He Called Out Sick-Then Apologized for Leaving This World (David Buckel) – The New York Times

“Domingo Morales was not initially concerned when he got a text message from his mentor, David S. Buckel, at 5:30 a.m. Saturday, calling out sick.

Twenty-five minutes, later, Mr. Buckel sent him an email: “I apologize for leaving this world early and leaving you with some big challenges to tackle. But I have to at least try to make this planet a better place for having lived on it.”

Mr. Buckel, a nationally known civil rights lawyer and, in his final decade, a master composter directing the sprawling site at the Red Hook Community Farm in Brooklyn, set himself on fire around dawn Saturday in Prospect Park. It was, according to his suicide letter, to make a statement about people protecting the environment.”

David Lindsay:  The New York Times, and some of the commentors, are conflicted as to whether this is a major protest by an environmentalist or the act of a sick and depressed person. I fault the NYT for not mentioning his protest for the environment in their first article on the 14th. I sense that this was a major protest, but if I am right, and it is not a story about depression and mental illness, it was sort of bungled. The Vietnamese buddhists who immolated themselves in Vietnam to protest the South Vietnamese Governments abuses and corruption, were organized to happen in front of the world’s media and television cameras. They got a lot of world attention to their protest. This quiet immolation at dawn, was more pure, but less politically successful. The NYT literally didn’t know what to make of it, when they first reported it in the article linked to below.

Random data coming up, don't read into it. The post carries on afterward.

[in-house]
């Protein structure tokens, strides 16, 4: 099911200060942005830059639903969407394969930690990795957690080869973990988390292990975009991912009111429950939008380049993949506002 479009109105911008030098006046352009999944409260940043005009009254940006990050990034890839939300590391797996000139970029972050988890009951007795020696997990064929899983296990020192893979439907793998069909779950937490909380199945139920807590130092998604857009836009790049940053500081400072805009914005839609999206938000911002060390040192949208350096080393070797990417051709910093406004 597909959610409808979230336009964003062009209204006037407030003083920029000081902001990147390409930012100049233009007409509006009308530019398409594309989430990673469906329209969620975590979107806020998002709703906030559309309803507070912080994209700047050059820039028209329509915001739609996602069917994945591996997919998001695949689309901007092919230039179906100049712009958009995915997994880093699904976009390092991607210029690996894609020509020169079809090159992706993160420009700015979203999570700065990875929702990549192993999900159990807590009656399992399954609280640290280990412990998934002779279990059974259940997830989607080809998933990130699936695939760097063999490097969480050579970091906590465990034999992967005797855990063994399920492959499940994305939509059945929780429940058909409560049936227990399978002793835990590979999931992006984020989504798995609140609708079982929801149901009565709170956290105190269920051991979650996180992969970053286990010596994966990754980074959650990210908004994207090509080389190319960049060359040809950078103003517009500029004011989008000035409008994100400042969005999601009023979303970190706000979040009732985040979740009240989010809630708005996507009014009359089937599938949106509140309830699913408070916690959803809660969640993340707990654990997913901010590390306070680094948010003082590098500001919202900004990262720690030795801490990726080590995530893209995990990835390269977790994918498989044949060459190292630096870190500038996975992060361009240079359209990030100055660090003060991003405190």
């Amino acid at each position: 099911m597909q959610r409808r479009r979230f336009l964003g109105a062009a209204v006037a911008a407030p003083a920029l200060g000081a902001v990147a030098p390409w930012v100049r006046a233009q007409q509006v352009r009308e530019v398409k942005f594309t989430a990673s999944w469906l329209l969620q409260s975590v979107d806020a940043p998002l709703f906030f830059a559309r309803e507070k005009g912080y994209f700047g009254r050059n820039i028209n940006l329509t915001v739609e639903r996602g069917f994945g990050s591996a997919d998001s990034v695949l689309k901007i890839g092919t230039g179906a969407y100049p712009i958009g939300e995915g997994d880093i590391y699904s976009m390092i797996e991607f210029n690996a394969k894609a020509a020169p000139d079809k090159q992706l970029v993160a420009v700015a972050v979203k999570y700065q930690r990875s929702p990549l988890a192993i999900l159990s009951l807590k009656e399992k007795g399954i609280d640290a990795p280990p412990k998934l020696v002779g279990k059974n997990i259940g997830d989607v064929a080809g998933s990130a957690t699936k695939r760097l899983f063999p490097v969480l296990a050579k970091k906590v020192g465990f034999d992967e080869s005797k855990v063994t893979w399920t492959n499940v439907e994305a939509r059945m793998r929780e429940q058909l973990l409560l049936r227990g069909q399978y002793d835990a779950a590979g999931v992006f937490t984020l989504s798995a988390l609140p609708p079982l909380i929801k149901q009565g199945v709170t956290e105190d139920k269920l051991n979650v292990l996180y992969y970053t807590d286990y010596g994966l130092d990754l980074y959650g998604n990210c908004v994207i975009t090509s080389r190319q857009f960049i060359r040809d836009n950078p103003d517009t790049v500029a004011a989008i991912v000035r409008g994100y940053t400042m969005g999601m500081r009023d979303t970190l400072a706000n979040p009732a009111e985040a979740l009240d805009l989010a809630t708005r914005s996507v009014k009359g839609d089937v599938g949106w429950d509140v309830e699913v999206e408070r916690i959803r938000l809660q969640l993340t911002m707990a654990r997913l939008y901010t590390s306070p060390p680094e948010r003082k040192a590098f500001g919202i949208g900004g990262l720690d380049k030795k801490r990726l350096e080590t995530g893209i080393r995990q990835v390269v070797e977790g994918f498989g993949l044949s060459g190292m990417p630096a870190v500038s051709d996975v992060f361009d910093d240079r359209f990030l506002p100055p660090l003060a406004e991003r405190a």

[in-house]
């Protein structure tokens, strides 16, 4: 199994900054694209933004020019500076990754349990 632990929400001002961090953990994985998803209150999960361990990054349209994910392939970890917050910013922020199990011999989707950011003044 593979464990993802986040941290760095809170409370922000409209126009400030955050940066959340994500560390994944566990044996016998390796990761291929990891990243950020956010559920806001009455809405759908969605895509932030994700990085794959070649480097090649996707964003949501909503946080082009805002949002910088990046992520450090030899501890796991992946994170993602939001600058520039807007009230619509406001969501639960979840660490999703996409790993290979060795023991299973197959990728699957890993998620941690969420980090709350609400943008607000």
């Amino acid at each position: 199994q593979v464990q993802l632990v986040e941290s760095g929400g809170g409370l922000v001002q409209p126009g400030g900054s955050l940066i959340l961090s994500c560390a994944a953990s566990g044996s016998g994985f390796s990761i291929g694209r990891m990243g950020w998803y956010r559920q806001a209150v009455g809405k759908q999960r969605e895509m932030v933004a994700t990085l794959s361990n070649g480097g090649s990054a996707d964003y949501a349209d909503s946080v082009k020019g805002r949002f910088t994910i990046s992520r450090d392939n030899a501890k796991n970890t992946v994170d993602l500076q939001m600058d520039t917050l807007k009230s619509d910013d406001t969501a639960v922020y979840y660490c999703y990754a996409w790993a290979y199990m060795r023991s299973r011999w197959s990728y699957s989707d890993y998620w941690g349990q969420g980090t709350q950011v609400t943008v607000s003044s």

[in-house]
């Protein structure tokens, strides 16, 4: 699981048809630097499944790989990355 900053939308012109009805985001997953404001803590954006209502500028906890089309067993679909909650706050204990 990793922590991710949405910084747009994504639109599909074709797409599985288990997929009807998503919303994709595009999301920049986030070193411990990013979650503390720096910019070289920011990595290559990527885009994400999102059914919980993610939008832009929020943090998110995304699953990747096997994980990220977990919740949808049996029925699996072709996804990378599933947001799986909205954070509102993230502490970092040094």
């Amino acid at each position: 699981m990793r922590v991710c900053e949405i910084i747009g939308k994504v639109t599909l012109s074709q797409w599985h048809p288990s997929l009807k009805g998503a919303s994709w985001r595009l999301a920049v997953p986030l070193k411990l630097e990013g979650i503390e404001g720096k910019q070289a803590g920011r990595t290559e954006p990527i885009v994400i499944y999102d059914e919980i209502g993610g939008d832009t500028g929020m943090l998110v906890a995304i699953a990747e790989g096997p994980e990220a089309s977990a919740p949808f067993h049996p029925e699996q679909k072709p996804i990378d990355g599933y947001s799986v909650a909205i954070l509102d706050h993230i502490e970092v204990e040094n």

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Does Nancy Pelosi Deserve to Keep her Job? – By David Leonhardt – NYT

“The Pelosi question. A few years ago, Steve Cohen — a Democratic congressman from Memphis — had some buttons made. Each button said, “PelosiCare,” underneath a photo of Nancy Pelosi. At the bottom of the button, in smaller type, were the words “I was there.”

The point was clear enough. Everyone else may refer to the huge expansion of health insurance as Obamacare. But the Democratic members of Congress who voted for it know that it would not have happened without Pelosi. When Obama administration officials wavered over whether to keep pushing for such an ambitious bill, Pelosi bucked them up. Then she delivered the votes to pass the bill.

That’s been the pattern since Pelosi became the Democrats’ House leader in 2003. She pushes hard for liberal policies, but also has a keen understanding of what legislation can’t get through Congress, no matter how much she may personally favor it. She has probably done a better job of keeping her caucus unified, in the majority and minority, than any other recent congressional leader. “She has been an extraordinarily effective caucus leader,” as Jonathan Chait writes in New York magazine.”